Gensets are fossil-fuel powered generators used to run electrical devices or to charge batteries. Gensets are often portable and may be used to power an electric vehicle, serve as a camping aid, charge battery arrays, or run virtually any device that needs electrical power on demand. Gensets are also often referred to as engine-generators, because they are essentially generators with an engine tacked on to them. While some generators operate by harnessing wind power, solar power, water power, or a differential in pressure or heat, gensets are distinguished by their use of gasoline or diesel to drive a turbine and generate electrical current. Gensets usually include a fuel tank, an engine, some sort of speed regulator, the generator itself, and a voltage regulator for the generator.
Many gensets also include a type of automatic starting and stopping circuit. These gensets are usually intended to act as a backup power source, either to an off-grid device running on battery power or as a backup in case grid power is lost. These gensets detect whether power has been lost, and if it has, their engines kick in and they take over the load until power has been restored. In the past, this sort of genset was found primarily in critical-need applications, such as hospitals or airports, but now, gensets are often found in private residences in areas where power outages are not infrequent.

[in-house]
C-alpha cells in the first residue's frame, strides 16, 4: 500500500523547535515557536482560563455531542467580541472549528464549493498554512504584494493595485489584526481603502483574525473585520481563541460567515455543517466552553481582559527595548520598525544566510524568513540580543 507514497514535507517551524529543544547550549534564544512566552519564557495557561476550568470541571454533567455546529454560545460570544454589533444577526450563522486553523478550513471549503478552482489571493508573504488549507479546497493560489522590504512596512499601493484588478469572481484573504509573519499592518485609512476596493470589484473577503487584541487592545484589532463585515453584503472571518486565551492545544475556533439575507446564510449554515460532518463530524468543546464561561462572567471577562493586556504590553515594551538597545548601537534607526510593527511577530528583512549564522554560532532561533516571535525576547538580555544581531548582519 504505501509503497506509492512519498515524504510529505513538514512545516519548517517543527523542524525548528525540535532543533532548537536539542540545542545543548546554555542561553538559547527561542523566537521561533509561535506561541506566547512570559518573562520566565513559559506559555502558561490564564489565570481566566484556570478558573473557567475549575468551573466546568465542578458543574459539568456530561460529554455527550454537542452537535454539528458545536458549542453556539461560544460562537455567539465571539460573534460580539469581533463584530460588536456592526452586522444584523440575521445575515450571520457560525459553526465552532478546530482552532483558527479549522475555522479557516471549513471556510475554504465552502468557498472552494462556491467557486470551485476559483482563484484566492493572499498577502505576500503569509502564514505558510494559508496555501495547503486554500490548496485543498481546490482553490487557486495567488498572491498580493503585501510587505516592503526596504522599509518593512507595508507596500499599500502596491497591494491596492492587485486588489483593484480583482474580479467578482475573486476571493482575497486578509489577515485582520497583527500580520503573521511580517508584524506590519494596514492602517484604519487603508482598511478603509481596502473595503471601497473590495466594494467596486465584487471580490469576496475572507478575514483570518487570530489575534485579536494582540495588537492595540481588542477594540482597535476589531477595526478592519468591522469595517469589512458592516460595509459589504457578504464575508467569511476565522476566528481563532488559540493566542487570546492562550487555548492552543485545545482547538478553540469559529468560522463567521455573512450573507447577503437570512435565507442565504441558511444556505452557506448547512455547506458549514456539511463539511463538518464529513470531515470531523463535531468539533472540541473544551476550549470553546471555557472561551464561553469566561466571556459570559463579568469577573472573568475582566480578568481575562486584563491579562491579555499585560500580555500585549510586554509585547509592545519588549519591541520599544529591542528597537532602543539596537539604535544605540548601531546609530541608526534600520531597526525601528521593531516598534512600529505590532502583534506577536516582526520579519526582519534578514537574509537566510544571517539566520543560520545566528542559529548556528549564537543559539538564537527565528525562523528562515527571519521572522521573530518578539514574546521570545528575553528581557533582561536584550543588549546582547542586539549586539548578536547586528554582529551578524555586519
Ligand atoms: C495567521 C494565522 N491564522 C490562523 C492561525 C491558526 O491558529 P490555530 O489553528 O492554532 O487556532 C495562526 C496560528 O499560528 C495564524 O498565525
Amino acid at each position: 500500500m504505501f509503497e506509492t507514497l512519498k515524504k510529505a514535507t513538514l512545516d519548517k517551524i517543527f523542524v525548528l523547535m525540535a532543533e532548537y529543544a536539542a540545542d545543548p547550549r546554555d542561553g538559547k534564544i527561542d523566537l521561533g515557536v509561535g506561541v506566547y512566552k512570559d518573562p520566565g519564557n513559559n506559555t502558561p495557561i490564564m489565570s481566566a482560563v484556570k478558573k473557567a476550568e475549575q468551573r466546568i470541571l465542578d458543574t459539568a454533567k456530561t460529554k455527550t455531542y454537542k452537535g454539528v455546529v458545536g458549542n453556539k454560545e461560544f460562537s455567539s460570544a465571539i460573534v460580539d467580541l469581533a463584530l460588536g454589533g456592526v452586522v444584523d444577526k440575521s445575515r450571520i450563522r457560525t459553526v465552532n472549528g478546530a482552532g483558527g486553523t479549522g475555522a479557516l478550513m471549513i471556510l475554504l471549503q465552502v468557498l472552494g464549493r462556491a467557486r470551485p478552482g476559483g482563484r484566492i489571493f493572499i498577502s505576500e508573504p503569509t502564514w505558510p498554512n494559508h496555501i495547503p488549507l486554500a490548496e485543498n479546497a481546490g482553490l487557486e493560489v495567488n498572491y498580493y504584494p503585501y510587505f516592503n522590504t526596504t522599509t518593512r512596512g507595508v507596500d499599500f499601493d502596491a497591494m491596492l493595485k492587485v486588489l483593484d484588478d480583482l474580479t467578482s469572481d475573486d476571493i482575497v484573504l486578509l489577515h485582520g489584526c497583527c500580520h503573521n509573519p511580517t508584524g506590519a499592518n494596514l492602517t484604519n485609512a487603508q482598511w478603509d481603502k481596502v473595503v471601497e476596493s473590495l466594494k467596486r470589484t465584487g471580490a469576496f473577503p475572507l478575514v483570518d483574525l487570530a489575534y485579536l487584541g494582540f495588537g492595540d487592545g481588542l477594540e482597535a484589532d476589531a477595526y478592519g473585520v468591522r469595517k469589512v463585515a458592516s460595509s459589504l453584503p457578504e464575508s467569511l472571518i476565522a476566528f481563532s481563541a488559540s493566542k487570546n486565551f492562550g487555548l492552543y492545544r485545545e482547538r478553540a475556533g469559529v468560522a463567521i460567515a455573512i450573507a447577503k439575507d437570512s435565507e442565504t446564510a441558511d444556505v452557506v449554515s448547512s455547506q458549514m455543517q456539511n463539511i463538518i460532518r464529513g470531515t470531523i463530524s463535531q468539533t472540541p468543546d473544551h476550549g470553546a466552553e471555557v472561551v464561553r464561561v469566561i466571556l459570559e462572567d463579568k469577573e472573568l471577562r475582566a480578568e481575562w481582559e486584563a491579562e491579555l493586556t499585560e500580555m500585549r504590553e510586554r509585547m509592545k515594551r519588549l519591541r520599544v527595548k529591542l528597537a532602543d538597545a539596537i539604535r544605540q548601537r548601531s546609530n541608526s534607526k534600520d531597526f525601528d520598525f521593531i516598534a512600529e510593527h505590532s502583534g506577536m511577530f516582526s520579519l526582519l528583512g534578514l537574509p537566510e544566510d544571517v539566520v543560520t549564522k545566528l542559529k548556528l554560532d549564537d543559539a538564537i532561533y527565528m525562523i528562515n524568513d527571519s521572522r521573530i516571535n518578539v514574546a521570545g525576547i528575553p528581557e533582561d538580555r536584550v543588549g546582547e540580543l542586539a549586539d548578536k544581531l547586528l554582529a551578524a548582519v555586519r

Gensets have also seen a surge in popularity among recreational campers, who want to bring their own power supply to run electrical devices and need more power than a standard battery array can offer. This type of genset usually contains a small diesel engine and may be attached to a car trailer for easy transportation. Gensets like this can be used to run portable water heaters, radios, lighting systems, heaters, and other devices recreational campers may choose to take with them.
In the developing world, and in rural areas of the United States, mid-sized gensets are popular as a steady source of power in the midst of an unreliable power grid. Where power infrastructure is still developing, or in areas where fallen trees and high wind frequently take out power lines, gensets can prove extremely useful in ensuring continuity of electrical power.
Gensets range widely in the amount of power they can produce and in the amount of fuel they consume. Some gensets are optimized for running quietly, while others are intended for maximum power output, no matter how loud they might run. Some gensets use a minimum of fuel and produce just enough electricity for a single light or other small device, and others may be found that burn through huge amounts of fuel and can run even the most robust of industrial machinery and tools. No matter what one’s needs might be, it is very likely a genset can be found to meet them perfectly.